By this point, pretty much everyone who spends time online is used to the occasional email crash. (If anything, it’s a good excuse to step away from the screen and refill that coffee mug.) But it was altogether odd when users began reporting a widespread Gmail outage Dec. 10—just as Google’s Chrome browser also seemed to suffer from some sort of downtime.
Were the two events connected? Was this a once-in-a-lifetime coincidence, perhaps even a harbinger of the Mayan apocalypse?
Late Dec. 10, Google engineer Tim Steele took to the Chromium developer forum to explain that, yes, the outages went together: Google had enacted a “faulty load balancing configuration change” to a core piece of backend infrastructure “that many services at Google depend on.” Those services evidently included Gmail and Chrome.
That faulty configuration change caused problems for a “backend infrastructure component” used by the Chrome Sync Server to enforce quotas on sync traffic; confronted with that component’s failure, the server forced clients to throttle all data types, according to Steele, “without accounting for the fact that not all client versions support all data types.” That faulty logic for throttling data sparked the crash.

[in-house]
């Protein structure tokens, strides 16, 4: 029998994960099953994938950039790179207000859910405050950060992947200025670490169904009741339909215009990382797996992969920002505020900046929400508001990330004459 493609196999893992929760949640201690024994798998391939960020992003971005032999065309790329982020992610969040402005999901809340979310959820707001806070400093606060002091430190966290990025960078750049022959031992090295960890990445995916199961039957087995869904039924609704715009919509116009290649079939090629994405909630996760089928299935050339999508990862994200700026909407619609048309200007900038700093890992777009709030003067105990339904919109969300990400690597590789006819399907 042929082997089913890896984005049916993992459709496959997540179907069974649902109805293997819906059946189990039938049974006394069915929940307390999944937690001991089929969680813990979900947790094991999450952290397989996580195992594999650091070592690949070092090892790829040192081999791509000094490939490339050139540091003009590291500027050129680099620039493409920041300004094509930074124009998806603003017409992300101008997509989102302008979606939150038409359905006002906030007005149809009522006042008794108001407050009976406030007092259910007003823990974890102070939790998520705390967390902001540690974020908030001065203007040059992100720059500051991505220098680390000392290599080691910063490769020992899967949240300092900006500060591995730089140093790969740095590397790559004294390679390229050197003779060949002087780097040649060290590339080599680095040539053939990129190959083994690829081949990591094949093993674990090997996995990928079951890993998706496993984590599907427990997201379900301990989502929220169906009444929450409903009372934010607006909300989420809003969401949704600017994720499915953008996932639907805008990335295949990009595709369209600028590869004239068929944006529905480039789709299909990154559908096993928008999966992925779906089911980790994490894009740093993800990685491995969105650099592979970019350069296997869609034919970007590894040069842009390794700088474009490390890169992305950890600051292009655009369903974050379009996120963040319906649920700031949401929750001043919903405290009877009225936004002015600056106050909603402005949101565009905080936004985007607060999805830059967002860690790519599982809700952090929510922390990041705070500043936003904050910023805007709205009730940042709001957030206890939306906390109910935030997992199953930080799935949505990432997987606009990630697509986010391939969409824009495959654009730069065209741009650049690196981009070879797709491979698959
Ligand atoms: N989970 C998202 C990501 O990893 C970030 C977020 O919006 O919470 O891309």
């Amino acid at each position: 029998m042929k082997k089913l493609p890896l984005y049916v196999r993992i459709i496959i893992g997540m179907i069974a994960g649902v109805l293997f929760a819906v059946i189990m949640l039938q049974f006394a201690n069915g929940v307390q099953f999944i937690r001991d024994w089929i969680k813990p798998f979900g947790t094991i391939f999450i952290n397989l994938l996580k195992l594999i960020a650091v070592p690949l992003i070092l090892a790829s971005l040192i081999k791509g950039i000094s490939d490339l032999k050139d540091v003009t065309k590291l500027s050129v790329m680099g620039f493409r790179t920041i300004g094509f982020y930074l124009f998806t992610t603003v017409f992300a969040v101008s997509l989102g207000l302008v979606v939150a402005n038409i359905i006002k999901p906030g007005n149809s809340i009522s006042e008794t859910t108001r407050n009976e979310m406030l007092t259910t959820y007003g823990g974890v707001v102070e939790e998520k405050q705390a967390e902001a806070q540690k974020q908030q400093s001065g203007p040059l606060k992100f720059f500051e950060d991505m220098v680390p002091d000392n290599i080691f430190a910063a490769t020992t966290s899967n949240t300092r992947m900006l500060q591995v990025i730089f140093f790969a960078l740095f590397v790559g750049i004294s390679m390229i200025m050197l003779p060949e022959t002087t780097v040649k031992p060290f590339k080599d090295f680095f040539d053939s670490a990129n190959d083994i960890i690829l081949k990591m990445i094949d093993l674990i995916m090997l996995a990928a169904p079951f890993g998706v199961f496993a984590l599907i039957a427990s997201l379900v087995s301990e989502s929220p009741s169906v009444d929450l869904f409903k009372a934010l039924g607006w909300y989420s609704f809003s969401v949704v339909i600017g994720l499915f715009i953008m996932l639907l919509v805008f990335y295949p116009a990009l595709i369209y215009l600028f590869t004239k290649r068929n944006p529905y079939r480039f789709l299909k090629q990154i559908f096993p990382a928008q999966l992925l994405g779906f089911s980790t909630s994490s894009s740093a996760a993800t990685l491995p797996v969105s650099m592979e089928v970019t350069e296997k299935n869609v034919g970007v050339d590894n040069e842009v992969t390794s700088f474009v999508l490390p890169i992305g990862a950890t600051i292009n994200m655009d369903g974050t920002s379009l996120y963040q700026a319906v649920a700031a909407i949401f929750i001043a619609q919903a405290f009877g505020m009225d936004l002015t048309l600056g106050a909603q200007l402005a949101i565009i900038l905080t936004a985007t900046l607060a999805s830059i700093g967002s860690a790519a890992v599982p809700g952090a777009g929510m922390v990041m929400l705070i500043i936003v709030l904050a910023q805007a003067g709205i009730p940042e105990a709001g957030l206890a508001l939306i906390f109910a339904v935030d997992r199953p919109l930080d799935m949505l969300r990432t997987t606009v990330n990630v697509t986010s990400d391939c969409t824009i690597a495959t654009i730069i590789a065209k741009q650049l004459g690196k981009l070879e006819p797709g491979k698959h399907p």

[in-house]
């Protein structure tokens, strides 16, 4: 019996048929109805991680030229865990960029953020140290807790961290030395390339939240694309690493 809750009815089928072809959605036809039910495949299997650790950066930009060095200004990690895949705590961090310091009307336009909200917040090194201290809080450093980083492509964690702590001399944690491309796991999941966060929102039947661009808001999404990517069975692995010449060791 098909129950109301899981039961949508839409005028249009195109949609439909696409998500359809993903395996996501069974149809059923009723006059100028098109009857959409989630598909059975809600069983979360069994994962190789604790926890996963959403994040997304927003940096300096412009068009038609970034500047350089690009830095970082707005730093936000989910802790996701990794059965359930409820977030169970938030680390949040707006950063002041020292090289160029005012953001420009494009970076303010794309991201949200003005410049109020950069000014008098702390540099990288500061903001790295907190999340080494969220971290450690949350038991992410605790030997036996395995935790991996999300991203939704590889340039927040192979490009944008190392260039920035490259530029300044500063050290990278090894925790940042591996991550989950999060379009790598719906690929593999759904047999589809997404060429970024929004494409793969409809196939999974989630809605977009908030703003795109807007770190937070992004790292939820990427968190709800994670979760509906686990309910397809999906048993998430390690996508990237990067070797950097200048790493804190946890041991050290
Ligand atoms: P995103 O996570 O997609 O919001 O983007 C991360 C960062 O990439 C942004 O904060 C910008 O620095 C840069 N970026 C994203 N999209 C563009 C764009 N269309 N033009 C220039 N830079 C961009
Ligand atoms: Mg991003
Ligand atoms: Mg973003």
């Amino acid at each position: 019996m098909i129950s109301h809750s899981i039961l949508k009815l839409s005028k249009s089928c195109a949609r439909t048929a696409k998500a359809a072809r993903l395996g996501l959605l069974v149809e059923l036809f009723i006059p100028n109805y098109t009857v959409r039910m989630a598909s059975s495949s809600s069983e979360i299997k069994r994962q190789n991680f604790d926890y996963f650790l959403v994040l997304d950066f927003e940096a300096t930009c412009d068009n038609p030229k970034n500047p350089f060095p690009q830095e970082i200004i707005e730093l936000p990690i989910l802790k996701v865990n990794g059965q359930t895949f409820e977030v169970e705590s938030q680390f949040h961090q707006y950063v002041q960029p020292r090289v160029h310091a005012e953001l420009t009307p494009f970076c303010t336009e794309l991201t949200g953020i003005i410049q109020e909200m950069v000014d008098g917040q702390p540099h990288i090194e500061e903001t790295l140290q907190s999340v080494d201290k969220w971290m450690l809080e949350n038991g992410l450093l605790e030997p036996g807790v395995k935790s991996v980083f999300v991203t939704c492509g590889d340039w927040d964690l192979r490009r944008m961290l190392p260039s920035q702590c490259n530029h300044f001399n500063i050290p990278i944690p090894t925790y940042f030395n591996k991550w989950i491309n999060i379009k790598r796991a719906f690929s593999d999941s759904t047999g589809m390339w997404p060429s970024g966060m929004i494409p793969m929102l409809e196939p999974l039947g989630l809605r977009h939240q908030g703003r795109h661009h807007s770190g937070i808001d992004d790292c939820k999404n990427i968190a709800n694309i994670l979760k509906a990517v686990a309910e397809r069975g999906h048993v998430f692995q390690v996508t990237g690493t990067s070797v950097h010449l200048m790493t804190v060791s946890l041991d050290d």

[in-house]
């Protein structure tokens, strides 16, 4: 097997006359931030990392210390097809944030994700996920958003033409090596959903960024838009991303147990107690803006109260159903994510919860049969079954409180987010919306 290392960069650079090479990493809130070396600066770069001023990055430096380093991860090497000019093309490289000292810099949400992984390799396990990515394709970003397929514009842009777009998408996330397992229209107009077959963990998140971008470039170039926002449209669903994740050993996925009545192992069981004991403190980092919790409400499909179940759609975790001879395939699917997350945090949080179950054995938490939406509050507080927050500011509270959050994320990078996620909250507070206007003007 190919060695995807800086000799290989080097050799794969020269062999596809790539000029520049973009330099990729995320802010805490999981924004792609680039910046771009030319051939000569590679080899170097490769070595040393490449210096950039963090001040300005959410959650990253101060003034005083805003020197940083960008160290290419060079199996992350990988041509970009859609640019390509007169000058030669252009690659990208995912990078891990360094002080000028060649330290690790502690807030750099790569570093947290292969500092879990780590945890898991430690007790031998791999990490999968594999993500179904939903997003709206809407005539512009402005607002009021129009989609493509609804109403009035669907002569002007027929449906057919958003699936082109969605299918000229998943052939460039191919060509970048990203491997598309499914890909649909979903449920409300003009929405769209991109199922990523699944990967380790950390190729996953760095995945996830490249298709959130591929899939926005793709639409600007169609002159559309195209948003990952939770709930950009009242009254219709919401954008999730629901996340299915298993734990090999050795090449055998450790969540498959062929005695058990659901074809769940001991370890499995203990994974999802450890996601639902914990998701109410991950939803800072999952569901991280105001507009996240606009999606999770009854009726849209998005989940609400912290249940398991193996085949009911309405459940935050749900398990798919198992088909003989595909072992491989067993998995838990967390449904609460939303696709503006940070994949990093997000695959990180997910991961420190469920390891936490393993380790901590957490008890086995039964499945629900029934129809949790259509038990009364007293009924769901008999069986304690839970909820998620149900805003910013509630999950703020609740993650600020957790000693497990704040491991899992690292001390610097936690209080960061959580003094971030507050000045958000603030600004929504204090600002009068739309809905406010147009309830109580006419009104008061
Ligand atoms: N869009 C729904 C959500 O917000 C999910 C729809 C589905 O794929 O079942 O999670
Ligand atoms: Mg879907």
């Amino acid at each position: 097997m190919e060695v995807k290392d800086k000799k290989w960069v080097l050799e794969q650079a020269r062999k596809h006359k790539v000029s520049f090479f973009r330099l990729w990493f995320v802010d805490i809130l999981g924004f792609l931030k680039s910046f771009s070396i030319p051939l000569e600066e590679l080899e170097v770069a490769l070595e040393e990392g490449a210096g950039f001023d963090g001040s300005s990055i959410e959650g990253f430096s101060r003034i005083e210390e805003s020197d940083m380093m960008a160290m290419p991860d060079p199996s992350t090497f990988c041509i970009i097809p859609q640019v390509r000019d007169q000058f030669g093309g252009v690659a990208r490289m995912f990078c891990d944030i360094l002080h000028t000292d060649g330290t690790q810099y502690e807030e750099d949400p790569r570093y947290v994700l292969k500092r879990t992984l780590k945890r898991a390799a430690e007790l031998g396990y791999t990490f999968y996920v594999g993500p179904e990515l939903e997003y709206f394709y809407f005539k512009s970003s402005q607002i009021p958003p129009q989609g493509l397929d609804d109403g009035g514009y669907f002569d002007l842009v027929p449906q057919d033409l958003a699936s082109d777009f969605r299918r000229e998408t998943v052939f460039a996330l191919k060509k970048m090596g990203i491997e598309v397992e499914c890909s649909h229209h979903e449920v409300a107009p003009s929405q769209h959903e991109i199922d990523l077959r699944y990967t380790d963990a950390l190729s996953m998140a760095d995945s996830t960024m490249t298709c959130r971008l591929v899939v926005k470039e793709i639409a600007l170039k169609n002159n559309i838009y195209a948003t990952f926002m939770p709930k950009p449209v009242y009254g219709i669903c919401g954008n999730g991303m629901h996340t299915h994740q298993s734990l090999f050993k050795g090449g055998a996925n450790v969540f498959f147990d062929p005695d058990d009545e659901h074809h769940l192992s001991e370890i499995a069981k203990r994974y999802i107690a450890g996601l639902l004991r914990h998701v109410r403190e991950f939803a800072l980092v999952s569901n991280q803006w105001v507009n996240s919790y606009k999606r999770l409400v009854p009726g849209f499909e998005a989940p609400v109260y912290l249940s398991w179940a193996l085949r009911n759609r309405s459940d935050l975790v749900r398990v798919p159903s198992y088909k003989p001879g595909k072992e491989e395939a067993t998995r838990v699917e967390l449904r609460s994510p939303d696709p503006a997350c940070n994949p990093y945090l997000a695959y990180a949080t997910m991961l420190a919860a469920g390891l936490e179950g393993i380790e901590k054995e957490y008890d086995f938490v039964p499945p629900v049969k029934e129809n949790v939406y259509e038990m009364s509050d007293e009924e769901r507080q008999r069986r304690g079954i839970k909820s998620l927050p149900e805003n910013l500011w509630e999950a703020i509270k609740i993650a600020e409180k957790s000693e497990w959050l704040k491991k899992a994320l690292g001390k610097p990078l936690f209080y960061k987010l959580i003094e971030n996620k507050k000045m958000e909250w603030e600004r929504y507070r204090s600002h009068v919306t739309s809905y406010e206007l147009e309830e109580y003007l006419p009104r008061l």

While relatively short, the outages nonetheless illustrate the challenges facing even an IT giant like Google as it attempts to serve the data needs of millions of users. No matter how flexible and resilient the underlying IT infrastructure, even something relatively minor—like some faulty logic underlying one module of one piece of backend infrastructure—can potentially cascade into a much larger downtime situation. While outages are an expected part of life for online services, the key is for companies to bring those services back online as soon as possible, or risk the ire of millions of severely irate Web denizens.
This isn’t the first time this year that Google’s experienced an outage, particularly with regard to Gmail. However, Google has become reluctant in recent years to share much detail about the root causes behind outages—that is, unless something truly unusual is afoot, in which case an explanation usually surfaces on developer blogs.